I attended a very moving confirmation ceremony this Sunday at the beautiful baroque church of St. John of Nepomuk on the Rock which I've described in earlier postings on this blog. Two of my younger students were among the confirmed, Hans Joseph and Alex. Their parents were delighted to see me in attendance at the ceremony, an upstanding Catholic teacher giving Christian witness to his young students. If only they knew! Good people all of them, stolid middle class, bourgeois German Catholics, obviously privileged, secure, confident of their place in the world - or am I making too many judgments.
The ceremony was conducted by a kindly, elderly Bishop from Austria and was very long, well over 90 minutes, with an interminably long sermon from the sweet-natured, benign presider. Since I don't speak German, it was a long sit, so I entertained myself by studying the large number of children in the congregation, many under the age of ten, fidgeting in the pews, squirming a bit on the platforms of the side altars, picking their noses and in some cases, scratching their behinds - but otherwise very quiet, well behaved and polite. The tiny one in front of me amused himself by kissing his father repeatedly on the nose. Most of the under 10's were boys, most of the over 13's were girls, looking very poised and self-possessed. One family had four boys sitting in a row in the pew with a fifth boy in the baby carriage nearby. The Church was packed, with a congregation of about 300. However, the father of young Alex informed me that on most ordinary Sundays, only about 30 members of the expat German Catholic population in Prague bother to show up for services. Nonetheless, I found this show of solidarity impressive and conversations during the champagne brunch that followed only confirmed a judgment recently made by Terry Weldon at his blog Queering the Church in reference to studies that attempt to gauge those central Catholic beliefs that define Catholic identity for many church going, faithful believers:
- The most important, central, factors were the core beliefs of Catholicism: the Trinity, the incarnation, the Real Presence, and Mary as Mother of God.
- The next set were the Church’s social teachings and responsibility to the poor.
- The third circle concerns rituals, such as attending Mass and receiving communion, which are commonly represented as “practicing Catholics”.
Once again, I do not see in there any reference to automatic obedience, still less to compliance with “official” sexual ethics.
Some witty comments were made at the lunch table about one of their own, German 'Cardinal Raztinger,' now sitting on the papal throne as Pope Benedict. "Oh, we know all about him," was one parent's remark. I laughed, but did not feel inclined to pursue the matter. With the champagne flowing, the overall tone was one of slightly giddy irreverence and the subtle, subliminal message I picked up from one and all is that the essence of church consisted in just such family get togethers, so let's not take the big wigs and their pronouncements too seriously. Above all, let us not get ourselves upset on a beautiful Prague Sunday like today with our young children anointed into Christian maturity - since the essence of Christian maturity should be the ability to discern and judge for oneself. Am I reading too much into the genial bonhomie? I don't think so. Reference was made to Cardinal Meisner of Cologne who recently spoke at the meeting of priests in Rome and who made headlines some years ago for comparing abortion to the Holocaust. "Oh, don't pay attention to him," was the advice given by one lady at the table. Interesting. But since most of the conversation was in German, I missed out on the subtext, so to speak! Were there conservative, traditional, obedient Catholics in the crowd? I would assume so, but they were not determining the overall mood of genial independence of thought and spirit.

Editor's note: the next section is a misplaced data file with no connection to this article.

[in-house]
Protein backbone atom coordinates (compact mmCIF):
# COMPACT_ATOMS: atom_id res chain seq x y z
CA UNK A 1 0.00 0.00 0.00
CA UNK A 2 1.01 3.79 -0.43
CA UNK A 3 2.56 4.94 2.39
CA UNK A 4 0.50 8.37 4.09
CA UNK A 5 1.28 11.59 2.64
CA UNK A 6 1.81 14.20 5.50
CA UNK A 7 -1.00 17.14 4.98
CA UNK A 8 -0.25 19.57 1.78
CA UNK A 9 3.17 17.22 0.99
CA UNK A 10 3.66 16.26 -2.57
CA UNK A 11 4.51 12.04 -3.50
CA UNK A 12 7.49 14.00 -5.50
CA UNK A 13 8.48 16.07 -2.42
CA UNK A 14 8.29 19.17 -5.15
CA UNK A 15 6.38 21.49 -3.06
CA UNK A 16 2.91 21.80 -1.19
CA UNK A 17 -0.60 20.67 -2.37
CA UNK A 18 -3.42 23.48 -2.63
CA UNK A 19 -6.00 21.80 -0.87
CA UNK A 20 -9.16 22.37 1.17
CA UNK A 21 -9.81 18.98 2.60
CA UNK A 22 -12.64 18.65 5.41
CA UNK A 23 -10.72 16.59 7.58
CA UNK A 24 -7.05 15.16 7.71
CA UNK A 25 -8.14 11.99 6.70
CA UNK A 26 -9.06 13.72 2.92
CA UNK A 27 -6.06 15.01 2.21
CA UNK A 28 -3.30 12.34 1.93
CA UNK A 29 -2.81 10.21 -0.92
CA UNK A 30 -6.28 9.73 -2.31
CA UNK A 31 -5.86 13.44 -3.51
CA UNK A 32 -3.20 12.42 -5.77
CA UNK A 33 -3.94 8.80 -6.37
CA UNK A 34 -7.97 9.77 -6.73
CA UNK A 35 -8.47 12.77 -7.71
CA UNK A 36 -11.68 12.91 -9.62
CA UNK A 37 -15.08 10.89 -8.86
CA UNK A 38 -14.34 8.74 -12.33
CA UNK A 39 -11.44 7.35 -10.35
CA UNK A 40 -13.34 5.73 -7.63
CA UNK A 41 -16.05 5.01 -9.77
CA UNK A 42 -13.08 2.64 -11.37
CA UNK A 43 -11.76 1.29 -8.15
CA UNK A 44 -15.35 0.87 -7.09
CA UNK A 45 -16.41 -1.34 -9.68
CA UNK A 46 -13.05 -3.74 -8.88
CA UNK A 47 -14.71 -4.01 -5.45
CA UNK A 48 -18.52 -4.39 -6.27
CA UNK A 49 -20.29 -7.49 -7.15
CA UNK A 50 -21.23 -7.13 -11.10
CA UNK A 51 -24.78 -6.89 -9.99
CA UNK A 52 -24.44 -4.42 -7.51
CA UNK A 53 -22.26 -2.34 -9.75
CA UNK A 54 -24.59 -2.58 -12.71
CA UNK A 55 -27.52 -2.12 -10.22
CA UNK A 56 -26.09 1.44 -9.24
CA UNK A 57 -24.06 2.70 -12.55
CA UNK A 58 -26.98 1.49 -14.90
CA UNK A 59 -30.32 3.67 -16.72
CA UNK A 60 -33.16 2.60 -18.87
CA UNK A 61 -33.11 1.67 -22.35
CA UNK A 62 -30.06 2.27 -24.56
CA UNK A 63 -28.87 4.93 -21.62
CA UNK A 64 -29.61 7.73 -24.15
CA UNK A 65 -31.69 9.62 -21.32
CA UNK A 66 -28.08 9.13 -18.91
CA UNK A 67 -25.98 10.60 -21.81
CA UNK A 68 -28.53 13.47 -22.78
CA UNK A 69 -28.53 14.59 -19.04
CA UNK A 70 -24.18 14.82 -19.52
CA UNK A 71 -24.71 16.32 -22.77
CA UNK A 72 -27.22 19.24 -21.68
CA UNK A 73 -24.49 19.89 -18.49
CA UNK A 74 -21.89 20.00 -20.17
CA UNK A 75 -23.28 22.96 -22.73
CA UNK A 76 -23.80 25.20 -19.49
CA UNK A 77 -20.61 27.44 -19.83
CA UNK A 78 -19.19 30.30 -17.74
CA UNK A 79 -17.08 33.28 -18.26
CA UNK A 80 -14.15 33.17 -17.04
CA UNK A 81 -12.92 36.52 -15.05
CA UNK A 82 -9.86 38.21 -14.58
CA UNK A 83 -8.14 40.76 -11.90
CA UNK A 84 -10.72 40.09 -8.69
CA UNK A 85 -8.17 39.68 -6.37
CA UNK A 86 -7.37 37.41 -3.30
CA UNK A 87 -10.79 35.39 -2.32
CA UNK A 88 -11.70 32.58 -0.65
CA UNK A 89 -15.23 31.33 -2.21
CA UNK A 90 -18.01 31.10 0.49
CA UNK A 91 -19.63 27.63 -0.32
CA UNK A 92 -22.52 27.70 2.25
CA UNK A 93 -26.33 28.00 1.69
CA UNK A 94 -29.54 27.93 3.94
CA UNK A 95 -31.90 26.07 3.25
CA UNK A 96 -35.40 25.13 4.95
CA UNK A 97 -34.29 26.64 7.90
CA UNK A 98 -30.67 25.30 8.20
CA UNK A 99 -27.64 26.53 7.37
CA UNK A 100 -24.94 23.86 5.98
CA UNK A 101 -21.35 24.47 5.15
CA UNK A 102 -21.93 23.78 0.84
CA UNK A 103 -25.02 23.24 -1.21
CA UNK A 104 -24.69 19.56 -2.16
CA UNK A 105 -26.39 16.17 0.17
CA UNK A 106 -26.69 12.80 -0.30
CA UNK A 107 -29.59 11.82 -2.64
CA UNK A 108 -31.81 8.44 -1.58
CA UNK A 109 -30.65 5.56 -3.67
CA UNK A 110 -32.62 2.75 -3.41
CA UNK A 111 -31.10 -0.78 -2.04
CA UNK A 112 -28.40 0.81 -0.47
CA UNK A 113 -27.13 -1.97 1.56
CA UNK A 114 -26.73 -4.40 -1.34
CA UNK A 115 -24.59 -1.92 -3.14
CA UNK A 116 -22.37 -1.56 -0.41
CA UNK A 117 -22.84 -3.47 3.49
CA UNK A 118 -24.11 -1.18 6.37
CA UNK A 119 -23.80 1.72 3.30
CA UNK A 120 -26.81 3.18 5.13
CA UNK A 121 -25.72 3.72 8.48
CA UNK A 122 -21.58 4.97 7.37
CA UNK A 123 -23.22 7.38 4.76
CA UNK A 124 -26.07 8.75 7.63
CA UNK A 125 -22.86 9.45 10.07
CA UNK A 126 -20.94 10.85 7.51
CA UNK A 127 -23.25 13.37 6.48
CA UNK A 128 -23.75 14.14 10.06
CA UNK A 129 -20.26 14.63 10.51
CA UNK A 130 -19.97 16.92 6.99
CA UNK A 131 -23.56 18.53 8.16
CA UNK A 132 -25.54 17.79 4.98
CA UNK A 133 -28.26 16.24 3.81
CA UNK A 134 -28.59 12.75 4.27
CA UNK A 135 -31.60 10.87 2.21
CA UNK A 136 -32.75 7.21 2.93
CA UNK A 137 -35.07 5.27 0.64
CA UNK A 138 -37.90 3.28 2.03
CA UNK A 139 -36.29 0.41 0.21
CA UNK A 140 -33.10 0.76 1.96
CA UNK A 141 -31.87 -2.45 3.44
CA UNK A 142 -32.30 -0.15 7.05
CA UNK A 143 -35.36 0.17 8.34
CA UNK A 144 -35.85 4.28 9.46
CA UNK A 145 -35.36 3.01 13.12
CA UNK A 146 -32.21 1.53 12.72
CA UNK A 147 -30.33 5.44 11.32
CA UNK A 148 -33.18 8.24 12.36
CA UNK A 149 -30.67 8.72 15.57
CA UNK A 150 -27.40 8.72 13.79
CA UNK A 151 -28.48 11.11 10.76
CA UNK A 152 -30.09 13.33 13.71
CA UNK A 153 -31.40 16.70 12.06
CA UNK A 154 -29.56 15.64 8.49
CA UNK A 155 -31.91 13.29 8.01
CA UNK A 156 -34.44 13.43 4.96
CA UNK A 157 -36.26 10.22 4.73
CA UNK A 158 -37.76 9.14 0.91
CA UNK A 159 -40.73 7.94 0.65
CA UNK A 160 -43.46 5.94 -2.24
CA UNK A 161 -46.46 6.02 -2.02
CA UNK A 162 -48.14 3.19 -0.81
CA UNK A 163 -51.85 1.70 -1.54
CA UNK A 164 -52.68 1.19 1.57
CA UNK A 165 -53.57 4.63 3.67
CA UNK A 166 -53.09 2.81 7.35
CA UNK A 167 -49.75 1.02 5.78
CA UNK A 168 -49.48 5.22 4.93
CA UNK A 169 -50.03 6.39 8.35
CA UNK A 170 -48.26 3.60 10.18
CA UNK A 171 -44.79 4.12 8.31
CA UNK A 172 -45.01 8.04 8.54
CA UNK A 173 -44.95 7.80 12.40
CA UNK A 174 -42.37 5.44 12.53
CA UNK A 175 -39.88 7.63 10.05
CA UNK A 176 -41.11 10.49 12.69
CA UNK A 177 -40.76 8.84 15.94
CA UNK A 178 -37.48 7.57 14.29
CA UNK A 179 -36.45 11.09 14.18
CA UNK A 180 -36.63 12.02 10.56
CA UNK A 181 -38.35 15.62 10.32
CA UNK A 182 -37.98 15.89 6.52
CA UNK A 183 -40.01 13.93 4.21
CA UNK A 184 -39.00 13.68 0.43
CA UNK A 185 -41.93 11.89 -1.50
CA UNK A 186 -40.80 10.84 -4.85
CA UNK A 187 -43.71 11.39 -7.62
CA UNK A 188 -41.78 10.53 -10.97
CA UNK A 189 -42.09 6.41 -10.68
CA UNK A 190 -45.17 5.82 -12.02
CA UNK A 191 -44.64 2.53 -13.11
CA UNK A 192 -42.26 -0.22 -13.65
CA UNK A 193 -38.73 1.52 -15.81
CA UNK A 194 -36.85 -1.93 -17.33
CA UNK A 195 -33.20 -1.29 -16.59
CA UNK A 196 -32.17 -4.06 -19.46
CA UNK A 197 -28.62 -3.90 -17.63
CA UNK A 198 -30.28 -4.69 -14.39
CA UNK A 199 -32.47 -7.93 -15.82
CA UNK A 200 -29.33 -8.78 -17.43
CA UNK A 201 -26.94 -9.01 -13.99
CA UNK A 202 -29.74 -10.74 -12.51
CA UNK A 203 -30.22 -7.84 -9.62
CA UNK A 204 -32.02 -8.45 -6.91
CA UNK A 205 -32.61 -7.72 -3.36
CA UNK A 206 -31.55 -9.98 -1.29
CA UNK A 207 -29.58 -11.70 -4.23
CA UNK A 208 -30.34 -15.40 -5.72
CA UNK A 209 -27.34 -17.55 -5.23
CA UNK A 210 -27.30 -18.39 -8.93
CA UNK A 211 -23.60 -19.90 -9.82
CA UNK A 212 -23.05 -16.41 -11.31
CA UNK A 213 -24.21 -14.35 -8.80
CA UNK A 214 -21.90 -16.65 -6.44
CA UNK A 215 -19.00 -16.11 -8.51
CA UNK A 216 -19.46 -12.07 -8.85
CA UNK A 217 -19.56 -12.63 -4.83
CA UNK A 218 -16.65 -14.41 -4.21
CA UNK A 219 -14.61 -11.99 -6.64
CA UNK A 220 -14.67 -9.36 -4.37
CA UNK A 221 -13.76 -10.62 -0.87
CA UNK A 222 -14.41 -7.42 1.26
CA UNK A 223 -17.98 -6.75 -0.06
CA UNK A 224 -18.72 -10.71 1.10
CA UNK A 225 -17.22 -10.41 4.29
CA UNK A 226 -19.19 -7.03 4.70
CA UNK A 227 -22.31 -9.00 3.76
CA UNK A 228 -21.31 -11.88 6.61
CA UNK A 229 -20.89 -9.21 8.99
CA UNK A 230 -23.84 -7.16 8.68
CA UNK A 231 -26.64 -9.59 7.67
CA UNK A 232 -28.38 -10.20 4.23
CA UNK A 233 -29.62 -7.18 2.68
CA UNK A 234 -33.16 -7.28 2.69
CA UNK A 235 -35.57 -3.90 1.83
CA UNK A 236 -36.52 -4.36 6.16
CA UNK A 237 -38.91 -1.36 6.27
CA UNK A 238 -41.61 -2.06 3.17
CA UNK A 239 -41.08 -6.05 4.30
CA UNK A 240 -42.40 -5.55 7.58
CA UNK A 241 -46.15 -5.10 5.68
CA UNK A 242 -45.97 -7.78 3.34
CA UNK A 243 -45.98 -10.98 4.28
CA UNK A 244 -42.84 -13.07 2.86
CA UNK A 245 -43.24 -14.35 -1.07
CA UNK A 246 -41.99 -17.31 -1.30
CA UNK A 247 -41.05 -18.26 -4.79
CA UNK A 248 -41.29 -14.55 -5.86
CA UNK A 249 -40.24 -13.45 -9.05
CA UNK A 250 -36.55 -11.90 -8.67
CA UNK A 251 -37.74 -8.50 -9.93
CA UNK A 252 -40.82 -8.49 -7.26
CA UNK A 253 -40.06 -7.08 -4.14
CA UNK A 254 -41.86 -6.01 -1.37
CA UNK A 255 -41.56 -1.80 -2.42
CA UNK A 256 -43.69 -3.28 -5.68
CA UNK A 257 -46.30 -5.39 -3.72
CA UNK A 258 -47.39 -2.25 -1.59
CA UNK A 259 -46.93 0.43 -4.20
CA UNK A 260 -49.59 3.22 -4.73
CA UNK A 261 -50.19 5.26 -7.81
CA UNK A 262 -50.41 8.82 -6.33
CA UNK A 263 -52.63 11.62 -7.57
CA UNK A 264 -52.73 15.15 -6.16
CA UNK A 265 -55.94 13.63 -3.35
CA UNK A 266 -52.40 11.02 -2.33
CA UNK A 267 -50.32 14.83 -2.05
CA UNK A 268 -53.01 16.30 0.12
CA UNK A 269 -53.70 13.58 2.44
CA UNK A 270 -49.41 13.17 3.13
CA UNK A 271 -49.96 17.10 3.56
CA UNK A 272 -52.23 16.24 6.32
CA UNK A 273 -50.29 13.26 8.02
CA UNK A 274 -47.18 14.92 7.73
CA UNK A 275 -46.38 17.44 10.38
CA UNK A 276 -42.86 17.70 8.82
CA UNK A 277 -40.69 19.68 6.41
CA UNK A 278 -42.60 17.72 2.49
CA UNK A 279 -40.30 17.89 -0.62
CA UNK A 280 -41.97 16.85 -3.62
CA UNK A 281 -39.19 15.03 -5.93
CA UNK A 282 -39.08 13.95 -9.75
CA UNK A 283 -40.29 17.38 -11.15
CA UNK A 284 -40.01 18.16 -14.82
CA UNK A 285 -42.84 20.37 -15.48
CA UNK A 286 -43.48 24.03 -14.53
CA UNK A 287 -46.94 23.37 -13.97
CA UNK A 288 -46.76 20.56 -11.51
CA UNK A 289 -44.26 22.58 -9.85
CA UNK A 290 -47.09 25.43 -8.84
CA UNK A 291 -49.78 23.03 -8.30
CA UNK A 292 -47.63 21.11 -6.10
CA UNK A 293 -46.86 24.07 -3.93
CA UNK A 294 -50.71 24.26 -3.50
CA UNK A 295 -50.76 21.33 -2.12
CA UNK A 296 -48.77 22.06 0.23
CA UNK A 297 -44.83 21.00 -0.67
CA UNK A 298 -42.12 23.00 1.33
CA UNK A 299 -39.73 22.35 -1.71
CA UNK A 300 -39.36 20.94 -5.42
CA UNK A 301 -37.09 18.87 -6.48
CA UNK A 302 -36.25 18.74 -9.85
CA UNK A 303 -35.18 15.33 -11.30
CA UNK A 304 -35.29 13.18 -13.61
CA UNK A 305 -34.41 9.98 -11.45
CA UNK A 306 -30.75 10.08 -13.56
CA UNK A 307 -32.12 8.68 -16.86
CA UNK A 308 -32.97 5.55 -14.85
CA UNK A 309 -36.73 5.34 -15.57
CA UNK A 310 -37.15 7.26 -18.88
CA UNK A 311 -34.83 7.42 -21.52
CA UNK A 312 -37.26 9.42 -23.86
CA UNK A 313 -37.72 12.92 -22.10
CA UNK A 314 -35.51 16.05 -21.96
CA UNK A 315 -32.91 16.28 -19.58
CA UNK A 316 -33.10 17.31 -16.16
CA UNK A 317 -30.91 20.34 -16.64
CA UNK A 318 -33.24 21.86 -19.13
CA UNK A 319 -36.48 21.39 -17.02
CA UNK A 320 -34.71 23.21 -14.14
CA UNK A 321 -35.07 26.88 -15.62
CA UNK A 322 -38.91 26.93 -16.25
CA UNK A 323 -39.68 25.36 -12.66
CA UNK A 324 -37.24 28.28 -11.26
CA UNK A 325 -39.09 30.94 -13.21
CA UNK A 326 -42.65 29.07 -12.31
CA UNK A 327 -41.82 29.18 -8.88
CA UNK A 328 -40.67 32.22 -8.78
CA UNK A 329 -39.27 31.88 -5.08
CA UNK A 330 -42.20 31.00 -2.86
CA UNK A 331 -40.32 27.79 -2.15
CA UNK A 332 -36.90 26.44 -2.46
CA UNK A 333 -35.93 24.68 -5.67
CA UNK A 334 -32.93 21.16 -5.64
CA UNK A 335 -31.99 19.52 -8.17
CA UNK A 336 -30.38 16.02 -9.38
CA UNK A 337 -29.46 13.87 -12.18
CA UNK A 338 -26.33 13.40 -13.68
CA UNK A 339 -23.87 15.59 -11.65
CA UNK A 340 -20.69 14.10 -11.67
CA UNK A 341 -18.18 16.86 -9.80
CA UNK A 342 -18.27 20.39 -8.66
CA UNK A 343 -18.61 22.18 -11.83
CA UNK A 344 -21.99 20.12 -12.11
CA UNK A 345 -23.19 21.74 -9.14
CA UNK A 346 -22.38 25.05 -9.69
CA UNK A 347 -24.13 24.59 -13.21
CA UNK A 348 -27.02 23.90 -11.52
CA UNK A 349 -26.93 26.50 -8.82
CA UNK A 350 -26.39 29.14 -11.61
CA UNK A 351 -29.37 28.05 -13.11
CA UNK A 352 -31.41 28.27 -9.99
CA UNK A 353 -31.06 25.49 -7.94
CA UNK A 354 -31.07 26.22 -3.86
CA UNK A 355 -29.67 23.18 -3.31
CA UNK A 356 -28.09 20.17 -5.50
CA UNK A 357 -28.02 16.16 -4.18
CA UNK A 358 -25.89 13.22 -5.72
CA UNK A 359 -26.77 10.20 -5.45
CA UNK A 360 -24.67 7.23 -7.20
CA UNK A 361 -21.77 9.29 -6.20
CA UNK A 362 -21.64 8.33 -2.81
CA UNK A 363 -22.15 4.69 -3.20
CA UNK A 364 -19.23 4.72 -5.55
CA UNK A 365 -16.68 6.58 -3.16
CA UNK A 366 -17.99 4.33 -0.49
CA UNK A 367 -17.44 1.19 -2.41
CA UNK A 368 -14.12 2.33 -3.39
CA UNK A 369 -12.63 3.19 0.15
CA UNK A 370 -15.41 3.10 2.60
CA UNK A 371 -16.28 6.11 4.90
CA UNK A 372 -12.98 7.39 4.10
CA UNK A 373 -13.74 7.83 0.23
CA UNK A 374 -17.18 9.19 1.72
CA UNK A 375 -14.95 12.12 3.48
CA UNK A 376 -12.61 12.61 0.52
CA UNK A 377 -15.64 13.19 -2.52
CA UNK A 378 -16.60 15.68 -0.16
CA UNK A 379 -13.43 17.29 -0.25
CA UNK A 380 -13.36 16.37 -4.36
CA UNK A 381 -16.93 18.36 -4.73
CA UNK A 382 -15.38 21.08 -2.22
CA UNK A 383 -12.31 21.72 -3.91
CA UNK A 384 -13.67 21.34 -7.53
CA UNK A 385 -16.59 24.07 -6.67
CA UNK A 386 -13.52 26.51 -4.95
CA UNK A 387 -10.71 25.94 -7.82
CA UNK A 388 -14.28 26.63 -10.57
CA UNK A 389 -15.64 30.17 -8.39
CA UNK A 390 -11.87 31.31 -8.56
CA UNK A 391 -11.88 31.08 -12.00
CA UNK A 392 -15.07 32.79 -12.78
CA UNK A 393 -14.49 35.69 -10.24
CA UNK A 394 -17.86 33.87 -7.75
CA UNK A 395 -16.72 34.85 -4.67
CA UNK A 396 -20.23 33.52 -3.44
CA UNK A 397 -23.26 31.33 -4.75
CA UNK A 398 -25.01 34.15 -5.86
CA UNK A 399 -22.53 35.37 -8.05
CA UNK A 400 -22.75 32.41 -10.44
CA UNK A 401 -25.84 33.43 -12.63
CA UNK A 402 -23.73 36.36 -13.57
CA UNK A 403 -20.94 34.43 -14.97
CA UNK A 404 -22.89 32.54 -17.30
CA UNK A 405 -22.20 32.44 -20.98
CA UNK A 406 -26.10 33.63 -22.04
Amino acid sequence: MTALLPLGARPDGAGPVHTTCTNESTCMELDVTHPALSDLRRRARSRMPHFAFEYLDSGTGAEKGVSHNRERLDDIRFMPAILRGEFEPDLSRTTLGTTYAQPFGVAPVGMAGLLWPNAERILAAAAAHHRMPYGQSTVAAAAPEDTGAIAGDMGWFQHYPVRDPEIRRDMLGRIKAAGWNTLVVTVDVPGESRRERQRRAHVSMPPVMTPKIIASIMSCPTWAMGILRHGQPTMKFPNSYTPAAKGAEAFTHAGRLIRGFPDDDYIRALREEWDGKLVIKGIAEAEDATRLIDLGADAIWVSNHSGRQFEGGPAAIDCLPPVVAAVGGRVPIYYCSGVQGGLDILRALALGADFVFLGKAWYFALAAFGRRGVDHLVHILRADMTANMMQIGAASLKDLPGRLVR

How did I feel in the midst of all of this? As I usually do, as a gay, marginal, pluralist 'catholic' man - outside of things, on the edge, and not wanting, desiring or needing to be in the center of it all. It's difficult for me to attend any Catholic parish on a regular basis because of the Church's present stance on Gay people, since it violates something in my conscience to do so. That is in no way a judgment on other gay persons who feel called to remain in the pews. We each have our own parts to play. Furthermore, I'm no longer comfortable in any house of worship which only honors one religious tradition. The future does not reside with such singularity of vision. Humility requires us to recognize and honor other signs of the Sacred alongside our own particular tradition, since no religious tradition can stand alone anymore at this point in history. Sitting in a temple of worship which honors only one tradition or religious figure feels idolatrous to me, and ultimately dishonors and diminishes the very tradition such exclusivity is designed to enhance. The Vedantas have it right. Ramakrishna in the center, Buddha and Jesus on the sides...together with appropriate symbols of female divinity - which are still in such short supply. Relegating the Blessed Virgin to a side altar is simply no longer enough.
Jayden Cameron reporting for GayMystic News.